Open-floor plan offices and working in coffee shops is all the rage these days; privacy is no longer a key priority for creatives. In her new book, The Rise, Sarah Lewis explains how privacy may be more valuable to your creative process than you think. Besides the obvious quiet, it also provides you with a safe haven of sorts, where the fear of failure is diminished and mistakes easily shrugged off.
Part of the creative process requires undisturbed development in what poet Rainer Maria Rilke described as some dark and unsayable place. While speaking to young poet Franz Kappus about the importance of learning how to immunize creative work from criticism, he emphasized that “each embryo of a feeling” should have the benefit of this cocooned space. . .
We make discoveries, breakthroughs, and inventions in part because we are free enough to take risks, and fail if necessary. Private spaces are often where we extract the gains from attempts and misses. . .
Celebrated soprano Renée Fleming recalls it took a decade before she could sing anything in front of anyone, then another five years before she could sing consistently. “It wasn’t until my late thirties that I could get on stage and reproduce what I was doing in the practice room,” she said. . .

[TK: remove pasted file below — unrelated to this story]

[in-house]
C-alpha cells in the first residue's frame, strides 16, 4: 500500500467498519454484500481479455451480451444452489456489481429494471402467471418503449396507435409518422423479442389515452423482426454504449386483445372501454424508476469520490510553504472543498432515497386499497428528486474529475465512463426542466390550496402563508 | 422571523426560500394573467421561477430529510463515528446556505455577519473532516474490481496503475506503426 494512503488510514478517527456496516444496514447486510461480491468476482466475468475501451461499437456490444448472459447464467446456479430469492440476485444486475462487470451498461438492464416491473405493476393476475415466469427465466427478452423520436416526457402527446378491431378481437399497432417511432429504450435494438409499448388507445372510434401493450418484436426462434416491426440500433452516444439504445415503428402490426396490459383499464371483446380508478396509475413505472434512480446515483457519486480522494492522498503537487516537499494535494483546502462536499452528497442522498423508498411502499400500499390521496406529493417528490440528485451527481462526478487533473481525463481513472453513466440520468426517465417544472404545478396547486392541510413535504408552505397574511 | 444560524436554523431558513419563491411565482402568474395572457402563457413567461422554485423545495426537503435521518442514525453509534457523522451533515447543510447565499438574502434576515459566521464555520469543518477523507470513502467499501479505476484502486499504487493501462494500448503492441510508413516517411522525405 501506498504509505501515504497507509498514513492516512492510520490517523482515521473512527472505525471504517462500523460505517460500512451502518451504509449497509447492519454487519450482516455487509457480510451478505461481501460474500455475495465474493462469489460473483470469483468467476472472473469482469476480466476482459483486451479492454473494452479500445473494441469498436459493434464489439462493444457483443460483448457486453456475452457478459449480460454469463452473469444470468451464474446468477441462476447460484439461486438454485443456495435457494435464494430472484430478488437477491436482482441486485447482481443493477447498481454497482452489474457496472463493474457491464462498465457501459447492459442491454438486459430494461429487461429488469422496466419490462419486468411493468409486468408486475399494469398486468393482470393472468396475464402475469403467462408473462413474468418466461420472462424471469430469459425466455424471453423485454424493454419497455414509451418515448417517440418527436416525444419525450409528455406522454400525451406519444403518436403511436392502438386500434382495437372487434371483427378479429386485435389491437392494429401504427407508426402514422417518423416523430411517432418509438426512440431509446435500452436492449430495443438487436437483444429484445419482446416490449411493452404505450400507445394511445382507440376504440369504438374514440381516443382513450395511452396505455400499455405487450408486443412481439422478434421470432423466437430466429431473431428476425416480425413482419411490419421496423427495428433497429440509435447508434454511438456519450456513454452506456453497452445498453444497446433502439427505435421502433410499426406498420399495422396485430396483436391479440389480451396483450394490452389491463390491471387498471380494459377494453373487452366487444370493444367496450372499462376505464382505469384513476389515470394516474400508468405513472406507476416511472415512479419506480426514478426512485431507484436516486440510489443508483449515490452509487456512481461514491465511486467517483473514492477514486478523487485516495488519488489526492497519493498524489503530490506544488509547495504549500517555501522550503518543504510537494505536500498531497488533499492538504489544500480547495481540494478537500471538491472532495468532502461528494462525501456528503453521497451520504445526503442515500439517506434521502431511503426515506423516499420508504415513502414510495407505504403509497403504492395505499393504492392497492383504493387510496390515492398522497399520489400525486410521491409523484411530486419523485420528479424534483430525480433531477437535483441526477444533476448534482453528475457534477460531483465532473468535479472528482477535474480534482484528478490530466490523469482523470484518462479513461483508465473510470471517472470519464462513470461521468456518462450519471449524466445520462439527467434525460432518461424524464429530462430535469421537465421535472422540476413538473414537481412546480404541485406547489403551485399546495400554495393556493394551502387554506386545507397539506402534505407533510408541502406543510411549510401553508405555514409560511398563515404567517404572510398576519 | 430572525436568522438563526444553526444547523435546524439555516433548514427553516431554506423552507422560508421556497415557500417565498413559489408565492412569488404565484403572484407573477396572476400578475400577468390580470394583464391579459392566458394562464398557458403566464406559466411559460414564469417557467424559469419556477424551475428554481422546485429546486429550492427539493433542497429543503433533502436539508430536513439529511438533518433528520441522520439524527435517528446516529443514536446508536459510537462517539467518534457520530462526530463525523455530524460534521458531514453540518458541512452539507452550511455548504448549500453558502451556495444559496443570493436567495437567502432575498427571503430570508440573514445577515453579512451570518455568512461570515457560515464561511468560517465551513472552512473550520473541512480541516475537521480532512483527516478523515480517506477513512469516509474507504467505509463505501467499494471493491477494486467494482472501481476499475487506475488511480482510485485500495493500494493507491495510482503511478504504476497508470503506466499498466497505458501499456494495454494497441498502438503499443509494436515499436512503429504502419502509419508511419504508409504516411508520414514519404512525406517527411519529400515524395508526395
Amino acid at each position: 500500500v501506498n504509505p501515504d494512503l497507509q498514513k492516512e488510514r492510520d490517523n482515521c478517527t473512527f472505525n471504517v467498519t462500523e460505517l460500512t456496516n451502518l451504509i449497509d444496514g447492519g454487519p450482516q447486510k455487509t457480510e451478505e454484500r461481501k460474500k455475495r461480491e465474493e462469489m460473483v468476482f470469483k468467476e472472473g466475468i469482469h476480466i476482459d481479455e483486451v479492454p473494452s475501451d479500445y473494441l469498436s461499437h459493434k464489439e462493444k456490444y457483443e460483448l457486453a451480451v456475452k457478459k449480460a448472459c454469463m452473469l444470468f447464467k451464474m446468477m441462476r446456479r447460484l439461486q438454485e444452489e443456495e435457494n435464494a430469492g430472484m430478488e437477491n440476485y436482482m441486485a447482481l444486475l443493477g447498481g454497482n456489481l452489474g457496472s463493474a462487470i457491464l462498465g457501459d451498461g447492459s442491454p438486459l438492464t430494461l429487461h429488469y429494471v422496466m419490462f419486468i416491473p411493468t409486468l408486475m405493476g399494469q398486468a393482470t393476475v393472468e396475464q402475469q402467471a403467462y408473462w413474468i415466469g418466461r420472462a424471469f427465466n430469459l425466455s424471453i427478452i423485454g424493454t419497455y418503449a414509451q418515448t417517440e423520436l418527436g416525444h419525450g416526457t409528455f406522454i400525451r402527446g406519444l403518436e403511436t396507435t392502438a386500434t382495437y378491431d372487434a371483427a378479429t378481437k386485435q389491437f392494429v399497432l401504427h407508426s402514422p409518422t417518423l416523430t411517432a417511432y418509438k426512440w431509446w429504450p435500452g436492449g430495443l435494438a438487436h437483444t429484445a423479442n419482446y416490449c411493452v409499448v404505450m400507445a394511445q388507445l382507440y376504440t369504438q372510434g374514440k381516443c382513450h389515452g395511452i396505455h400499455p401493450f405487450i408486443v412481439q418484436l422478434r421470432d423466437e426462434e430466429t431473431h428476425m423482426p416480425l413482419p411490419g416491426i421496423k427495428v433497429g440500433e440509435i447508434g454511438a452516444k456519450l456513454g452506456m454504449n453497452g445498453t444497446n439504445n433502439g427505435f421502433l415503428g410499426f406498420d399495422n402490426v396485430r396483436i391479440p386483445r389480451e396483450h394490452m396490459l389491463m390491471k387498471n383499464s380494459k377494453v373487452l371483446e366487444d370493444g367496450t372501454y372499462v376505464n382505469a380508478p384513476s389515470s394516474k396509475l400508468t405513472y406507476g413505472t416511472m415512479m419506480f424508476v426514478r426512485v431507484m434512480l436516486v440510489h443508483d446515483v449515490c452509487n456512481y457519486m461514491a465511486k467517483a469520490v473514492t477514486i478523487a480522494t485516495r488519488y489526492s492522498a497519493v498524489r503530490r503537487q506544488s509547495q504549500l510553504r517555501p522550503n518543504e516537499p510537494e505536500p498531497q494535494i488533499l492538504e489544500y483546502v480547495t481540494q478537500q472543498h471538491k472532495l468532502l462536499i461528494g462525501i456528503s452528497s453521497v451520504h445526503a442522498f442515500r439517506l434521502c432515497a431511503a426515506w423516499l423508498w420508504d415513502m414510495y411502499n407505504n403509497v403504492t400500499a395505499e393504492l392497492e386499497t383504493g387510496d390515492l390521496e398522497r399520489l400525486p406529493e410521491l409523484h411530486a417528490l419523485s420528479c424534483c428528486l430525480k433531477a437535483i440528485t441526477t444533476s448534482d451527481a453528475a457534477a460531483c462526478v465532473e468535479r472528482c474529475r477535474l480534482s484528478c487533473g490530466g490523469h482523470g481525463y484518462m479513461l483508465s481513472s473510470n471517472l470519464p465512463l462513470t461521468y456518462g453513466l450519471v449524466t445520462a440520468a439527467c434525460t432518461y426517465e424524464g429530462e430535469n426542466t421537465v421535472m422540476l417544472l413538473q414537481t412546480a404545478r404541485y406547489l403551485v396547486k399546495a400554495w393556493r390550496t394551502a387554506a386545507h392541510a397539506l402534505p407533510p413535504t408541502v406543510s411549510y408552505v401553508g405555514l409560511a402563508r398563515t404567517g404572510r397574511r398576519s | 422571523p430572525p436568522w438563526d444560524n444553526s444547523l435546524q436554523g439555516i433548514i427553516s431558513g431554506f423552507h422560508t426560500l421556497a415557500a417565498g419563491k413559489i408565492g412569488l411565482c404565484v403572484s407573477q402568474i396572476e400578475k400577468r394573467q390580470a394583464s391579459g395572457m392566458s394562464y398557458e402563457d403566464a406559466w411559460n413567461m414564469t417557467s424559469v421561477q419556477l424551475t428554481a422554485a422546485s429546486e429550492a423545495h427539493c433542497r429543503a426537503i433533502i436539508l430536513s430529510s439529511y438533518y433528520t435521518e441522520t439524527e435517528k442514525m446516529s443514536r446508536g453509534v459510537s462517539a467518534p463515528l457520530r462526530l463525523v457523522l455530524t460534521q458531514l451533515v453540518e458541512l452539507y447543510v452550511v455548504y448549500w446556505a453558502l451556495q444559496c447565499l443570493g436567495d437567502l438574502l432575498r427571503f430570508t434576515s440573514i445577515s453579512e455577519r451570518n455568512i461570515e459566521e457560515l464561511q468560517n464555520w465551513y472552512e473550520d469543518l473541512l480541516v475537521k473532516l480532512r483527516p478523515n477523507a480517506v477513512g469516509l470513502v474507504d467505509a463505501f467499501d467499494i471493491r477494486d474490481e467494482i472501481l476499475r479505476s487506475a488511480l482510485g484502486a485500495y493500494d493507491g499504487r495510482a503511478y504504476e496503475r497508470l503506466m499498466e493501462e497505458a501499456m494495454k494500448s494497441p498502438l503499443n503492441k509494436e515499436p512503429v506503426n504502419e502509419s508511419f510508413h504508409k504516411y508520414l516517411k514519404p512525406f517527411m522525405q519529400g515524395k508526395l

In a Paris Review interview, August Wilson recalled the moment when a waitress at a restaurant noticed he often came in and wrote on a paper napkin. She asked, “Do you write on napkins because it doesn’t count?” “It had never occurred to me that writing on a napkin frees me up,” the playwright said. “If I pull out a tablet, I’m saying, ‘Now I’m writing,’ and I become more conscious of being a writer. The waitress saw it; I didn’t recognize it, she did. That’s why I like to write on napkins. Then I go home to another kind of work — taking what I’ve written on napkins in bars and restaurants and typing it up, rewriting.” His napkin became an incubator, a safe haven, a way of silencing the brash inner critic before it was time for it to have its say.
You can buy the book here.